We're proud to join the very small ranks of breeders who actually set up adult Twist-necks for several years and produced and hatched one/some of these impressive smaller versions of the adults...(Imported females that come to the US with viable eggs already inside them simply don't count as "American born and bred" among turtle breeding purists. )
Twist necked turtles are one of the world's most unique species, they are very flat, oval shaped with a double keeled (ridged) shells and little orange heads - it is the only species in the genus Platemys. Biologists who have seen them in nature describe them as the "South American Bog Turtle", living in very shallow creeks, marshes and even forests of Venezuela, Brazil, Guiana, Ecuador and Peru. Known to be poor swimmers, (yet expert "stompers") living in the most shallow water, they are highly terrestrial and their diet is mainly worms, snails, insects and some plant matter.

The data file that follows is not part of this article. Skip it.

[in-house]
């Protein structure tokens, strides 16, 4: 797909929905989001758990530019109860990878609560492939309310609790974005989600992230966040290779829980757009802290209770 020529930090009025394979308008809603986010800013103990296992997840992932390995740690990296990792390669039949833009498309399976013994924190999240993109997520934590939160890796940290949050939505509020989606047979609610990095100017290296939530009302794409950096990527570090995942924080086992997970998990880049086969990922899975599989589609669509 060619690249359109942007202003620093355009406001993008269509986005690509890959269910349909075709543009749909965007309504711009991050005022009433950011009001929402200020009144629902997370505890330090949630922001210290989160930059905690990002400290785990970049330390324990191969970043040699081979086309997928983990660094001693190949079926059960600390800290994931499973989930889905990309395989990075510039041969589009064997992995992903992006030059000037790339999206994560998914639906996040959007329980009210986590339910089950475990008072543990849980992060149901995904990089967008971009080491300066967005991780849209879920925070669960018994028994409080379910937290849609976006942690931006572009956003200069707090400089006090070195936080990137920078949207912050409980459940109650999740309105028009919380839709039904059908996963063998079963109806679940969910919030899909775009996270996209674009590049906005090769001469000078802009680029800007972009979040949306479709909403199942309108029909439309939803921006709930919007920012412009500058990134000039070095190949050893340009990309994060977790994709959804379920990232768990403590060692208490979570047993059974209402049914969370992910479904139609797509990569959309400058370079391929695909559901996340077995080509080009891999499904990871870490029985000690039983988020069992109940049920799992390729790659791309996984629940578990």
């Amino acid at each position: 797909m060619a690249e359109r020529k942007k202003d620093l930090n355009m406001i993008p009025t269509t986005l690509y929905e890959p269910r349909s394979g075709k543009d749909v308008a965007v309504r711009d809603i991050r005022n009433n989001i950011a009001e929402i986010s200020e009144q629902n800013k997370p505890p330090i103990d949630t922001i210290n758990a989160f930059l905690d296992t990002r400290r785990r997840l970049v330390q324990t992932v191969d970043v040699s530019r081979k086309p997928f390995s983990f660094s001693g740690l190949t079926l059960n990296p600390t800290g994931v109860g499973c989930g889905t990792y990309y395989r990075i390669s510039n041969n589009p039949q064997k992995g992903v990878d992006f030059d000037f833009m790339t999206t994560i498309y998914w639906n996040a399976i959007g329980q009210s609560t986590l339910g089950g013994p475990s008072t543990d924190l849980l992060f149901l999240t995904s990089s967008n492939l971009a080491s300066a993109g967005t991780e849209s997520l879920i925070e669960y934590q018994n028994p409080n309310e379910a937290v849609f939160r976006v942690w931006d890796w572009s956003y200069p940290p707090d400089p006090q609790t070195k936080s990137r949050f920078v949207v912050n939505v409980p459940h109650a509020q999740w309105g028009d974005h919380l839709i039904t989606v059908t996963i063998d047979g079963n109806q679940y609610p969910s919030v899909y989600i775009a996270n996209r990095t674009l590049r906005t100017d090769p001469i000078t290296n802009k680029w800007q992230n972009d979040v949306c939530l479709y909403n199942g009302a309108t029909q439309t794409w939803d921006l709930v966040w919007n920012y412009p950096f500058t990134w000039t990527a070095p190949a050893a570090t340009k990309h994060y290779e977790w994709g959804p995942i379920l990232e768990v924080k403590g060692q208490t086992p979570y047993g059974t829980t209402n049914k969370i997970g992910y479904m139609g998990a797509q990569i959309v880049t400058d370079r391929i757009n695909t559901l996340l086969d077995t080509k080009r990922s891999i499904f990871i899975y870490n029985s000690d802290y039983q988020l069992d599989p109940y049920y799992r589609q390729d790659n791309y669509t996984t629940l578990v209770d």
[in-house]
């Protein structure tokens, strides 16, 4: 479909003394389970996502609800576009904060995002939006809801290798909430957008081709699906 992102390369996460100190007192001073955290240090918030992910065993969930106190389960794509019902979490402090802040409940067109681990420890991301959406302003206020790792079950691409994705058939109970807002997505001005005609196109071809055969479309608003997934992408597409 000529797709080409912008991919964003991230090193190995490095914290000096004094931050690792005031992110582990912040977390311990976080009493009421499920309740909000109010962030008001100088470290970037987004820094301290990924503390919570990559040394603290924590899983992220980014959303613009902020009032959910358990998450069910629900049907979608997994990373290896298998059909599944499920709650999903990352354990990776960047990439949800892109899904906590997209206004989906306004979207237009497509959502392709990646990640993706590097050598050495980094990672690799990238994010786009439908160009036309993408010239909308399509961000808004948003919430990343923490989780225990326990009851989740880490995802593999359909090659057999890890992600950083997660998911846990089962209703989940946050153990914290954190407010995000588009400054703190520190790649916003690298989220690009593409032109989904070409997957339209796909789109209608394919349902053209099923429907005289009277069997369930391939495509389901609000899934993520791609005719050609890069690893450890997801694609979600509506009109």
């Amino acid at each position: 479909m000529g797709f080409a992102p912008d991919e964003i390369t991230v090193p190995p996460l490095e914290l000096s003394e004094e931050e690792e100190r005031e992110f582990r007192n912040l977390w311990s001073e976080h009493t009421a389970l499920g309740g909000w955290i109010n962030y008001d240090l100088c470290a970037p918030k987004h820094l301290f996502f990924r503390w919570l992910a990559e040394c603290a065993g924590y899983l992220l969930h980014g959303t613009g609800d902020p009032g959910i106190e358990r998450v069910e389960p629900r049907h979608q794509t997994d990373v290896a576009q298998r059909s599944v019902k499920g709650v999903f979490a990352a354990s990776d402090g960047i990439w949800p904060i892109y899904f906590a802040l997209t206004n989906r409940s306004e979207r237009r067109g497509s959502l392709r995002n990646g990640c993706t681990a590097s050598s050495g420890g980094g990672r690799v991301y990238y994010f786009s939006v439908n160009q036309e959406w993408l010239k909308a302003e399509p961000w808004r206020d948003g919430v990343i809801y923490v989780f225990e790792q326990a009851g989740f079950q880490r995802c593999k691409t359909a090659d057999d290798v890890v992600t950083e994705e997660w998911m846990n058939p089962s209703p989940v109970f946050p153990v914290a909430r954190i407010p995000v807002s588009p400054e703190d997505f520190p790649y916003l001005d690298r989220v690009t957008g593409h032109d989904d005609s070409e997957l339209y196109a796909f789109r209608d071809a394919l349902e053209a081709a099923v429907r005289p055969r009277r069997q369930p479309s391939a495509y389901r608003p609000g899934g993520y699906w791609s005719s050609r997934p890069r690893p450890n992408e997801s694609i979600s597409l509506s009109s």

Females lay just one large egg at a time and bearly cover or conceal it. Hatchlings emerge 195 days later, very large, (2.25") for a species that bearly makes it to 6" as an adult.
Our's personality shifts from from very active and outgoing to secretive and shy in just an instant - likely a survival adaptation useful in marshy natural habitats often filled with predators... Twist-necks are well known for being active, personable little turtles that thrive once established - but laying eggs - and laying eggs that hatch are two very different things . . .